There are a handful of exceptions. One deals with ro-ro (roll-on/roll-off) ships with short international voyages where the containers are carried on chassis or trailers and loaded and unloaded by being driven on and off the ships. Similarly, if the manufacturer states the gross weight on the goods inside its initial packaging, such as televisions sets in their boxes, that weight may be relied upon. Otherwise, a weighing process must be integrated somewhere into your exporting process.

Who Must Sign?

It is also critical to keep in mind the VGM requirement calls for the signature of an authorized representative of the shipper. So, while you may be able to facilitate the weighing process through coordination between your trucker and your forwarder, the trucker is certainly not going to sign on your behalf.  While admittedly the VGM requirements state the certificate may be “signed by a person duly authorized by the shipper,” in reality, any third party who signs for the shipper would be foolish to do so without written documentation in hand as to the actual weight. Put another way, if you are able to convince your forwarder or any other third party to sign for you, and he would do so as attorney-in-fact, expect to pay for that service.  Also, look for third parties to spring up and offer the combined service of weighing loaded containers and providing the VGM to the carrier.  Who will they be? How reliable will they be? At what cost?

Consolidated Shipments:

How does all of this apply to less-than-container load (“LCL”) shipments? With an LCL shipment, several shippers have goods in the same container. In these cases, the freight forwarder will have to make a business decision. [To be clear, here we refer to the forwarder as the party who issues a house bill of lading, i.e. an nvocc. If he is a traditional forwarder, he does not have a tariff-filing requirement.] Clearly, as the shipper on the master bill of lading, the freight forwarder stands in the same shoes as any other shipper. He must provide a VGM to the steamship line. As such, shippers who rely on freight forwarders to consolidate their goods should expect they will be required to provide the VGM to the forwarder.  However, forwarders may, for business and liability avoidance reasons, decide to weigh every consolidated container.  That sounds simpler than it may be to implement.  The actual weighing of the container is relatively straight forward – load it onto the truck, have the loaded truck weighed, deduct the weight of the truck and trailer, and the resulting figure is the VGM. There is one looming question remaining – how does the forwarder charge for this service? Is it included in his tariff on file with the Federal Maritime Commission? If not, how quickly can he get it added?  Knowing this was coming, why hasn’t the forwarder already updated his tariff? Unless the charge is properly added to his tariff, the forwarder is not permitted to charge for this service.  Even if that is not a hurdle, the forwarder still must decide are the related costs prorated by the comparative weights or perhaps values declared by the shipper? Should a flat fee be assessed per shipment?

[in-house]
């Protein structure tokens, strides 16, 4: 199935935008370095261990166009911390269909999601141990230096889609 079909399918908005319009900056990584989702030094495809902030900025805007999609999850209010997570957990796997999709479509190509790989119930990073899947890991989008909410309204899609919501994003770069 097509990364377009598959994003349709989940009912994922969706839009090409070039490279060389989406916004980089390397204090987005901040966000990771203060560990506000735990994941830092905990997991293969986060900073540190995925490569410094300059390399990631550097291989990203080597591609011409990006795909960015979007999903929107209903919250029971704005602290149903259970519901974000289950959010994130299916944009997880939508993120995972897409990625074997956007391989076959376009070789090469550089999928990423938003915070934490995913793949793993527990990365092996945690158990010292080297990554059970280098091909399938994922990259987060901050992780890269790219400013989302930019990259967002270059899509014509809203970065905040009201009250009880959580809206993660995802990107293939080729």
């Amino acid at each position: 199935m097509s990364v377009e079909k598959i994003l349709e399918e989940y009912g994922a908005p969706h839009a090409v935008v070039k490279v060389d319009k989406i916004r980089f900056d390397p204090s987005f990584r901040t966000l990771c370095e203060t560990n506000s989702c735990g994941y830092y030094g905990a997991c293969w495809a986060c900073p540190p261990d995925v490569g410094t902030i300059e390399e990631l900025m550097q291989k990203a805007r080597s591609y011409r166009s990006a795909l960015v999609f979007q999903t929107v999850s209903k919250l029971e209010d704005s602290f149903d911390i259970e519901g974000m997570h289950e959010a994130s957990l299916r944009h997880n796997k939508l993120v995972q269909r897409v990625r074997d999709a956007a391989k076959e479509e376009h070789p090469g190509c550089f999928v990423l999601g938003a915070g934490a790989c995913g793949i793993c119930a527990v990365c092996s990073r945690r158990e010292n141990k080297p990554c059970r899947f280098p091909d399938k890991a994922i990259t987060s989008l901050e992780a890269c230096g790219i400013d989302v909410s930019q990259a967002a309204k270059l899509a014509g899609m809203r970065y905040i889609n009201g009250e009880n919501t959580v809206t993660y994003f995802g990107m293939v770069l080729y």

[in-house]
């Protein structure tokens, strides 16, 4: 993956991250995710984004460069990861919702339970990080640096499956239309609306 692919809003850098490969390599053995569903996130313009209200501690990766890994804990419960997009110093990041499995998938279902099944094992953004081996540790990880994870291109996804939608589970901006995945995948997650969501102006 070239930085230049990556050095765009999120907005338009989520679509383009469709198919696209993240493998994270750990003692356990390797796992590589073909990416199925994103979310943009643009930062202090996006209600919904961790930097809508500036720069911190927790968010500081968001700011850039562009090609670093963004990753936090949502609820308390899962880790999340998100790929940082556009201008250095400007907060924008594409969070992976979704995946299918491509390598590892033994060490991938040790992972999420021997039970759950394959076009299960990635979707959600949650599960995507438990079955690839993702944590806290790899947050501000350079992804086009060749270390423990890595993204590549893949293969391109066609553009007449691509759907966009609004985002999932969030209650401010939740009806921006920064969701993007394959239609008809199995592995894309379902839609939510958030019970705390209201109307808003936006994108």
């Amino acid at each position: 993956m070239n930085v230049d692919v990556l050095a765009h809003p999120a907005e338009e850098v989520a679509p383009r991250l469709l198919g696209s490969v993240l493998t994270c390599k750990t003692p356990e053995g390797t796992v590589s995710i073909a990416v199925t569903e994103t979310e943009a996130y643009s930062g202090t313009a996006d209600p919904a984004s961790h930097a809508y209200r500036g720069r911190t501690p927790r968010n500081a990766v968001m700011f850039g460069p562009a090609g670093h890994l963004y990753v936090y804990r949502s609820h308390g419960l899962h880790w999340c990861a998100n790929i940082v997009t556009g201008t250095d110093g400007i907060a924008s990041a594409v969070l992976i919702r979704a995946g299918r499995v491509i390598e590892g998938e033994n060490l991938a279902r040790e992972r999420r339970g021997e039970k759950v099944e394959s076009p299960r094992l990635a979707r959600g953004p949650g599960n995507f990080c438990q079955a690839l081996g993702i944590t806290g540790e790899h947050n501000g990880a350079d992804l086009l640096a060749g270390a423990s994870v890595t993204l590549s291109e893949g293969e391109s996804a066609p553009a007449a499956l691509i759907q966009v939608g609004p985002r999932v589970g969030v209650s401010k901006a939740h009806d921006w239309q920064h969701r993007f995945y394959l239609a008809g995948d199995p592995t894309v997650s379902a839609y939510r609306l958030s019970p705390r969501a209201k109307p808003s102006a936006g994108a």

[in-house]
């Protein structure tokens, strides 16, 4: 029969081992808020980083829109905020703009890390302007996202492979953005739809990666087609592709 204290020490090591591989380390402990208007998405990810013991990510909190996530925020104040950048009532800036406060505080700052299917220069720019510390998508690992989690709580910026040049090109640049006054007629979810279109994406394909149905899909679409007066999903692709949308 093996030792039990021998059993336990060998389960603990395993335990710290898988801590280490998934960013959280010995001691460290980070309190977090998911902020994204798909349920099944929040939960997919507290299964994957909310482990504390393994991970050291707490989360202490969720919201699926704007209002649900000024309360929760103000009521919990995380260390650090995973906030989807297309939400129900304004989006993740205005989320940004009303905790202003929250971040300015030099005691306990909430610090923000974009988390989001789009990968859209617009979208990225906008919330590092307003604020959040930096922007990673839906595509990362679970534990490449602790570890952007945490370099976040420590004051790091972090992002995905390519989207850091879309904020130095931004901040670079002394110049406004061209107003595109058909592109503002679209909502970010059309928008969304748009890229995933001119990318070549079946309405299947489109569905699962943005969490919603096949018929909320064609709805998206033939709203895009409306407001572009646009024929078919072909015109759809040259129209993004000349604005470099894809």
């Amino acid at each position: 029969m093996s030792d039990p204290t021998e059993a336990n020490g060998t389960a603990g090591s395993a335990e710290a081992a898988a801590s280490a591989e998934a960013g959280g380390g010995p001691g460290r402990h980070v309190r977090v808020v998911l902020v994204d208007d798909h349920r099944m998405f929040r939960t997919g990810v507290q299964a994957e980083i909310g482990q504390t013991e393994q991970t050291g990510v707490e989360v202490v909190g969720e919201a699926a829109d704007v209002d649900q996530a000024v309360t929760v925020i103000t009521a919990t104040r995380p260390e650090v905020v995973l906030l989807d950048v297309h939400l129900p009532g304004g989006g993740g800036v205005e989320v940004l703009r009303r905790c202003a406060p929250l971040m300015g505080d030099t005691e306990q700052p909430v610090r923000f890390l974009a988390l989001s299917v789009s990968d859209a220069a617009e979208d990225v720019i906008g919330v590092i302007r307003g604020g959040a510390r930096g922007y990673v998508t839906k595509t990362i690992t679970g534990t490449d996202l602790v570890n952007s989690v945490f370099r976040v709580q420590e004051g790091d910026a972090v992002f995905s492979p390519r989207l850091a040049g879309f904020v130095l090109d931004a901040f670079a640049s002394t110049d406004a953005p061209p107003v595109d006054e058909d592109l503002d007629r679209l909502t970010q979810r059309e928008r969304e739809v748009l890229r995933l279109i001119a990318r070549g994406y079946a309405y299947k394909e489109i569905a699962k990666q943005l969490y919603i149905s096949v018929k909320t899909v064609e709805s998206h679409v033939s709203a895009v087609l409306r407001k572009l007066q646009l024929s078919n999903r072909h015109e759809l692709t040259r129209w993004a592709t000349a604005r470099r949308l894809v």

Next, when is the VGM due? We are still about a month from the deadline, so the precise answer remains pending from many carriers. One thing is clear.  The VGM is going to be due prior to receipt of cargo at the terminal and before a particular voyage is closed. The often given example is if  receiving stops at 5:00 p.m., expect the VGM to be due by noon.  Watch for your carriers to announce their plans.

Next Steps:

What exporters should consider doing right away is communicate with their freight forwarder and steamship line partners. What is each planning? These entities and your truckers are key to making the VGM process work as smoothly as possible.

In the meantime, exporters and forwarders alike need to think about what other changes does the VGM process demand? For example, how will your record keeping change to include VGM documentation?  Does your insurance coverage need to be reviewed/updated?  The VGM process allows the steamship line to rely on the VGM. No separate validation is mandated. What happens if there is a mistake made, the wrong number inadvertently reported, and general average results because a container shifts and causes serious damage to the ship or other cargo is damaged en route? What are the consequences to the exporter? To the certifying employee?

The steamship lines pushed for the VGM. Now that it is upon us, the carriers have come to realize what we all know. The supply chain is complicated and there is no such thing as a “simple” change to it. To give the parties more time, the IMO issued a circular on May 23, 2016 urging member-states to employ a “practical and pragmatic approach” when verifying compliance during the initial three (3) months of implementation. Time is short. Are you ready? If not, what are you doing to get ready?